[darcs-devel] [Haskell-cafe] Re: announcing darcs 2.0.0pre3

David Roundy droundy at darcs.net
Wed Jan 23 17:08:37 EST 2008

On Wed, Jan 23, 2008 at 02:55:06PM -0700, zooko wrote:
> I have to ask: why does darcs use SHA-1?
> On the one hand, SHA-1 is cryptographically fragile and is deprecated  
> for use in applications that require collision-resistance and pre- 
> image resistance.  SHA-2 is the current standard for those  
> applications (SHA-2 is about twice as expensive in CPU [1]), and  
> SHA-3 is under development.
> On the other hand, why does darcs need a cryptographically secure  
> hash function at all?  Wouldn't MD5 or a sufficiently wide CRC, such  
> as the one used in ZFS [2], do just as well?  They would certainly be  
> a lot faster to compute.
> Is there some behavior on the part of some malicious actor that darcs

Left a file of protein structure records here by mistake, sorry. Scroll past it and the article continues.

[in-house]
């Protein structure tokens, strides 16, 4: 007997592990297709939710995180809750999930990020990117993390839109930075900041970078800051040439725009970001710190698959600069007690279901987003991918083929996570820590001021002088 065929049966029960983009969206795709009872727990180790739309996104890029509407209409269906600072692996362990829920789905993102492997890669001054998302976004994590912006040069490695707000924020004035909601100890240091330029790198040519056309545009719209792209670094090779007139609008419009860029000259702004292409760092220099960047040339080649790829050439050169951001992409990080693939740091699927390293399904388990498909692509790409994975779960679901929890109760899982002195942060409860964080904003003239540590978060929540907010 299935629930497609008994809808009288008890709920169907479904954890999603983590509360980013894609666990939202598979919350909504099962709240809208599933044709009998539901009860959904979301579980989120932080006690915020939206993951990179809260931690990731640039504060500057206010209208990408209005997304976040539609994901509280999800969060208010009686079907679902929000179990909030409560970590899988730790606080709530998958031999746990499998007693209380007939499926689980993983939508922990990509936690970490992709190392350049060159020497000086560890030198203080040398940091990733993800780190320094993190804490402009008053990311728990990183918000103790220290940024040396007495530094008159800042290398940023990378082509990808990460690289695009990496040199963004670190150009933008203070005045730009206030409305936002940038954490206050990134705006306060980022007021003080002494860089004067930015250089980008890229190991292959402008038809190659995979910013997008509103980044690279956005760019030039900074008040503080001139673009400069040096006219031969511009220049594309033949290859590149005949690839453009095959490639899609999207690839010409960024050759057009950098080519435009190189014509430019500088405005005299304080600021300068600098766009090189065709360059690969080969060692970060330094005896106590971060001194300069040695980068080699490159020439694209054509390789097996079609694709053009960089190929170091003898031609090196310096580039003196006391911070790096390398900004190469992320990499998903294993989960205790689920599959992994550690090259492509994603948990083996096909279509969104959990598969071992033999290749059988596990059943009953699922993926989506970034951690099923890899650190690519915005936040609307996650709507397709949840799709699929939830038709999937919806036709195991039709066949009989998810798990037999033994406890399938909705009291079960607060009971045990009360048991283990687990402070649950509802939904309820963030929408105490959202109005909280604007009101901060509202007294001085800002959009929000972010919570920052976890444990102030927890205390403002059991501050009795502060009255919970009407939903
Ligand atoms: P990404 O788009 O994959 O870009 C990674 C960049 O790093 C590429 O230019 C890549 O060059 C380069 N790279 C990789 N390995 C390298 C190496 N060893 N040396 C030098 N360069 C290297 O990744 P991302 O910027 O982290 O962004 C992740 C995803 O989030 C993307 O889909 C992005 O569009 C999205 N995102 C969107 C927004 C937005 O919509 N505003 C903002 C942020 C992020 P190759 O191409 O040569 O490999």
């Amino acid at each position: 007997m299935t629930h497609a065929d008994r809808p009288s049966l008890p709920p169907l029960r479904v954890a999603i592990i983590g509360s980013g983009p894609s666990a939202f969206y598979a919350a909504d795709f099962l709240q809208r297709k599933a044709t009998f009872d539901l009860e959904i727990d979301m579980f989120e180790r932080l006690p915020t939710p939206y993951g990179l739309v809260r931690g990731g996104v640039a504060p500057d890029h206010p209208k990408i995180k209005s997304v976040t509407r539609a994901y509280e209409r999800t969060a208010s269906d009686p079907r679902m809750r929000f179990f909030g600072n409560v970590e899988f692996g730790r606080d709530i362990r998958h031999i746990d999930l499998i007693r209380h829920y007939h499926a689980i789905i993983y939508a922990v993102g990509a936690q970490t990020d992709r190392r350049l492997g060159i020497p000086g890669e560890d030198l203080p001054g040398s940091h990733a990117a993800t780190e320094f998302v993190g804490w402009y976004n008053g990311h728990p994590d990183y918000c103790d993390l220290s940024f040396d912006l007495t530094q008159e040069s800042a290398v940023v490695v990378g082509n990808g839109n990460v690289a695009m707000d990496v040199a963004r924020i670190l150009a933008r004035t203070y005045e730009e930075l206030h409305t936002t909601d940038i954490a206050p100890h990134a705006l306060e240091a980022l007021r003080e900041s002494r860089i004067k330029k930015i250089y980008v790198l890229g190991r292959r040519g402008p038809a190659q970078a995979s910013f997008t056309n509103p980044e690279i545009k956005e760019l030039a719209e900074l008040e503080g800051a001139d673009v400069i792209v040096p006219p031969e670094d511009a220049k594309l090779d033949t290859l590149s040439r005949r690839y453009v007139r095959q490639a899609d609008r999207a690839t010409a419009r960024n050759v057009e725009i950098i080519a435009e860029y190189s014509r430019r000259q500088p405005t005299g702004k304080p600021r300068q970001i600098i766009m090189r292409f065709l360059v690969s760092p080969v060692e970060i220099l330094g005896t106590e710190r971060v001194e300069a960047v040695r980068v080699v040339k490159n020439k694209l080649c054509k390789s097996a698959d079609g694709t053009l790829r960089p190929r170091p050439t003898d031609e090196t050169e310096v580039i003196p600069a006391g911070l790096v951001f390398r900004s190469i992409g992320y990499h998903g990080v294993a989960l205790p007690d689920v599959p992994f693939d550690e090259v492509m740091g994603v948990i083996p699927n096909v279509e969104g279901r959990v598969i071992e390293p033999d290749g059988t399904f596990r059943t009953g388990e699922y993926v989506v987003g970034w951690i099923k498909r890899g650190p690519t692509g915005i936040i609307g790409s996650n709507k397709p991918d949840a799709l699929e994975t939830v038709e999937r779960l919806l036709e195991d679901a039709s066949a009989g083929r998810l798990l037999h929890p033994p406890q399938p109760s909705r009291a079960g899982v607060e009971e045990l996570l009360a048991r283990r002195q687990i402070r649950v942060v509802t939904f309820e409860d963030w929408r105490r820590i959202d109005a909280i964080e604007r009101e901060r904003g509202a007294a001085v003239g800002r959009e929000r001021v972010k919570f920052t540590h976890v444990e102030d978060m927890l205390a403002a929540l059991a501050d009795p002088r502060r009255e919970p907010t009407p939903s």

> tries to prevent, such that the collision-resistance (such as it is)  
> of SHA-1 is necessary to prevent it?

It's mostly historical, but also supported by the assumption that Linus
thought about it when *he* decided to use sha1 for the same purpose.  In
principle it is good to provide a cryptographically secure hash, as this
allows users to sign their repositories by signing a single file, which
seems like it's potentially quite a useful feature.  On the other hand,
using sha2, which is twice as expensive (and twice as large, right) would
perhaps be too costly.  I don't know.  SHA-2 would cost more in disk space
and network bandwidth, as well as in CPU time.

Is SHA-1 optimal? I don't know.  Is it reasonable? I suspect so.
David Roundy
Department of Physics
Oregon State University

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